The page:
Sales Hacker’s Scott Barker Shares His Sales Tips and Tricks From The Trenches
Collin Stewart, CEO
3 April 2019
Sales development is a complex gig – every SDR (every successful one anyway) is required to keep a lot of balls in the air in order to get their job done, day after day, quarter after quarter.
And as the sales development discipline continues to grow, evolve, and mature, so too will the complexity. More tools, more opportunities to connect, new methods of standing out from the crowd – these are just a few of the tricks we’re going to have to learn to keep up.
But, as is the case with most professions, every now and then, you have to back the beginning to remind yourself of its foundations. The more things change, the more they stay the same, as they say.
We spent this week’s podcast going over a few of the foundational pillars of sales development with the one-man-sales wrecking crew that is Sales Hacker’s Scott Barker.
Below are just a few of the highlights – including a few awesome tips and tricks – from our wide-ranging chat.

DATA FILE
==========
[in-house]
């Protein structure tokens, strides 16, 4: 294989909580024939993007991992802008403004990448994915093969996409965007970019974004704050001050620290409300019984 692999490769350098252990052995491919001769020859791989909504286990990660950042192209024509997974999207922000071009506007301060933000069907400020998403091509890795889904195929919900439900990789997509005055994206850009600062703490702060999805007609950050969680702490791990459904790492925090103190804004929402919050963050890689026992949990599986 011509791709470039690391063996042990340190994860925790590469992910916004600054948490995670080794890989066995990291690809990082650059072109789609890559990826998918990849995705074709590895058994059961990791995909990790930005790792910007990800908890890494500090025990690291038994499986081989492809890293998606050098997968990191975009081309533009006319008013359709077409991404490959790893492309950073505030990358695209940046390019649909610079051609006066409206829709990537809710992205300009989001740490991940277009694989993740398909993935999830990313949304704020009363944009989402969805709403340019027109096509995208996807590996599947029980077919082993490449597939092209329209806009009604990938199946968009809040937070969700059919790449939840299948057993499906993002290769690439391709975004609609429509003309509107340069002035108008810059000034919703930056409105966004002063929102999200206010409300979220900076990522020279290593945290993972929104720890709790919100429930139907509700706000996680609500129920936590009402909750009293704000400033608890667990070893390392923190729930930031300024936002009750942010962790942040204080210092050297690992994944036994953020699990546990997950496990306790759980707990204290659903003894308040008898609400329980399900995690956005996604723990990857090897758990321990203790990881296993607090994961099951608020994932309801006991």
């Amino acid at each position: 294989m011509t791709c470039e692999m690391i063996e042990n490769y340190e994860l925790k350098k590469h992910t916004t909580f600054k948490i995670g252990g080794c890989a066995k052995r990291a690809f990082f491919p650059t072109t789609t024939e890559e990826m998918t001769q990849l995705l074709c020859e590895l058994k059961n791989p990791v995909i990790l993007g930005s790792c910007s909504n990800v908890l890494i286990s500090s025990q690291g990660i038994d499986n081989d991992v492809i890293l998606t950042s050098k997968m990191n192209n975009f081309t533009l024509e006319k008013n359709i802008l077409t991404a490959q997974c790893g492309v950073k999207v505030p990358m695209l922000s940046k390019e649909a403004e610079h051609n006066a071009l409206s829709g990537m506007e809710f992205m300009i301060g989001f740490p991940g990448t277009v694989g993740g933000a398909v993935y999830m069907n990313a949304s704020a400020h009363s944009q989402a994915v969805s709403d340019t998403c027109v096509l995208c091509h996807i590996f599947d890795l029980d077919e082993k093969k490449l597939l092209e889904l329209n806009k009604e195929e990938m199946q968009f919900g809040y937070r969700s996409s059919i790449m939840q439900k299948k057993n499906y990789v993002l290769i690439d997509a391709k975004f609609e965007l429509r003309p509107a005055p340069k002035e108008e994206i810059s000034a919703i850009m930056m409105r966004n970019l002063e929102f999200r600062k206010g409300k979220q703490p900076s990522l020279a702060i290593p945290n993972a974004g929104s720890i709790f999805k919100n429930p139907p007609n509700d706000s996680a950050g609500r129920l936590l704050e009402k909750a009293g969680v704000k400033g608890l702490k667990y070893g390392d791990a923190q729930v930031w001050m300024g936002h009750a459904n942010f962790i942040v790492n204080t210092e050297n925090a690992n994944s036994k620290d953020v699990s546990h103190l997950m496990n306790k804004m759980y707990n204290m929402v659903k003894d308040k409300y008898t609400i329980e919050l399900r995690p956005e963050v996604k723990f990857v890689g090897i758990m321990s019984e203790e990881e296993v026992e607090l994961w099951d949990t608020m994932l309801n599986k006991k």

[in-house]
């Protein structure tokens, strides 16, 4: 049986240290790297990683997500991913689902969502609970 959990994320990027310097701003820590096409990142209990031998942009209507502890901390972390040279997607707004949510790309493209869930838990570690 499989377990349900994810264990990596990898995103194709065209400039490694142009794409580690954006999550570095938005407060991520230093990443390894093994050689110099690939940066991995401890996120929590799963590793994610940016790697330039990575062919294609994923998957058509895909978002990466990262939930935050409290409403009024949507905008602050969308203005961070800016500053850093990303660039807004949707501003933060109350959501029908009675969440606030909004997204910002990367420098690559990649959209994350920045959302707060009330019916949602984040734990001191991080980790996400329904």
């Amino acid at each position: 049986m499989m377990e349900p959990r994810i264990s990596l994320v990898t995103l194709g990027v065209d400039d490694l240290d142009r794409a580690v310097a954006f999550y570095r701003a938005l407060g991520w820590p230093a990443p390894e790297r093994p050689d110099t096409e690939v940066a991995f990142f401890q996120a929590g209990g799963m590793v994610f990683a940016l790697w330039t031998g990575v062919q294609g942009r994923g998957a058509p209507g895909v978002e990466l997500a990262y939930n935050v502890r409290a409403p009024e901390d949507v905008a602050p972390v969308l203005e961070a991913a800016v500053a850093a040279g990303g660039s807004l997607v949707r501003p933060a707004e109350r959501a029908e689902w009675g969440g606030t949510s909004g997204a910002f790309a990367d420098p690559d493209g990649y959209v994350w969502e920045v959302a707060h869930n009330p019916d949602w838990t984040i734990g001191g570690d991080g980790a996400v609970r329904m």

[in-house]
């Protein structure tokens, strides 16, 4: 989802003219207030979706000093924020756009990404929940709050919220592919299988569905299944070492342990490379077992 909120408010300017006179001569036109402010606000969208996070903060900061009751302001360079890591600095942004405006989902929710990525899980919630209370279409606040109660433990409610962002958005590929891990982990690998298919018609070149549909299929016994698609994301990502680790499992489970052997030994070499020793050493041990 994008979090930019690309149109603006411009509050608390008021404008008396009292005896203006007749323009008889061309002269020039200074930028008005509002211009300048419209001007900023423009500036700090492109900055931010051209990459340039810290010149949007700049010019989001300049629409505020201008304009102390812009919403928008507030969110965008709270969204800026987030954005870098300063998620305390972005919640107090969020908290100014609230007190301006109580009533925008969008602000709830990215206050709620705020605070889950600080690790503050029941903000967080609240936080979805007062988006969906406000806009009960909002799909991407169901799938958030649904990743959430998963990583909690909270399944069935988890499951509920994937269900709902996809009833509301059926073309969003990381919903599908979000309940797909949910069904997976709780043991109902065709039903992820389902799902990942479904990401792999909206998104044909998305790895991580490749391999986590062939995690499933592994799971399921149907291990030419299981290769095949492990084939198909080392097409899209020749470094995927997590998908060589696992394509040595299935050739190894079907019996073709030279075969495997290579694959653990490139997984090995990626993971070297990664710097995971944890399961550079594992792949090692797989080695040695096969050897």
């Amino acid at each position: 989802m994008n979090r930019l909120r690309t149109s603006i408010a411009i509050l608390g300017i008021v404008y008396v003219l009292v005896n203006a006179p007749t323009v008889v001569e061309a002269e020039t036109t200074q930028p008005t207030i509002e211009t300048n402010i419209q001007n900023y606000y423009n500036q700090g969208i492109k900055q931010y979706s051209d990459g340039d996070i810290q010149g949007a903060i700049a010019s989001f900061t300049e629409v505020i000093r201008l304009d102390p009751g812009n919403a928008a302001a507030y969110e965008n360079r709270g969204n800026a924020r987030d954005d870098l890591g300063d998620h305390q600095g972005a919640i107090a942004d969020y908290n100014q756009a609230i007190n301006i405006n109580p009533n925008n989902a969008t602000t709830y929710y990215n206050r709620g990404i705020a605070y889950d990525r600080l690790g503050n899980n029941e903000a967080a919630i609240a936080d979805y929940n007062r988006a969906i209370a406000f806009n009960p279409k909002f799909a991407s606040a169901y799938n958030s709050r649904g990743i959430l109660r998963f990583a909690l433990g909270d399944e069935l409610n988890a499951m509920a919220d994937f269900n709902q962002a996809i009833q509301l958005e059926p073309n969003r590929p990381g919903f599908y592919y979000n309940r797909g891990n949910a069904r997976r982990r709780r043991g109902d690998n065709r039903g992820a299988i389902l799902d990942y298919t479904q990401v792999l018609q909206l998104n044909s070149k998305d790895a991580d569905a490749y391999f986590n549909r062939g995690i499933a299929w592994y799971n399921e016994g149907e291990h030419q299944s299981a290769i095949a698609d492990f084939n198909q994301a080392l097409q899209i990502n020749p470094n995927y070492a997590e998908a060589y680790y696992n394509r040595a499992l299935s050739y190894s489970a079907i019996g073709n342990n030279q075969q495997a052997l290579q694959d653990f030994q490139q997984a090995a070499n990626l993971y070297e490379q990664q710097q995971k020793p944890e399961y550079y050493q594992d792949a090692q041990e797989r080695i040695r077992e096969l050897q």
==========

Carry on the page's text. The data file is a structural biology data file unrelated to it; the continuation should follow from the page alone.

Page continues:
How to handle the “brush off”
This is a super common problem: you get the prospect on the phone, but they’re “not interested” or they have ”no time.” We’ve all been there…and it’s frustrating.
It’s easy to bog down trying to navigate these responses and forget that, more often than not, the prospect isn’t actually paying attention. They’re just trying to get you off the phone.
To bridge that gap, and find a way to build a meaningful conversation, Barker says he asks prospects about how he can improve his cold call process. After all, if they aren’t interested now, why not get them to shed some light on what would make them interested in the future, right?
“It is an auto response – when you hear that line, you know they aren’t listening. They are on auto-pilot. You just got lumped into every other cold caller. A good way to break down walls is to use vulnerability. When you do that, people can connect,” says Barker.
“When I hear those lines I ask ‘what could I have said to get a meeting with you?’ I want to their suggestions. Some people will respond – they offer advice, or, they would ask me what I was selling. Asking such a question gets them into a place where they are present and listening. You may still hear no, but at least they are listening.”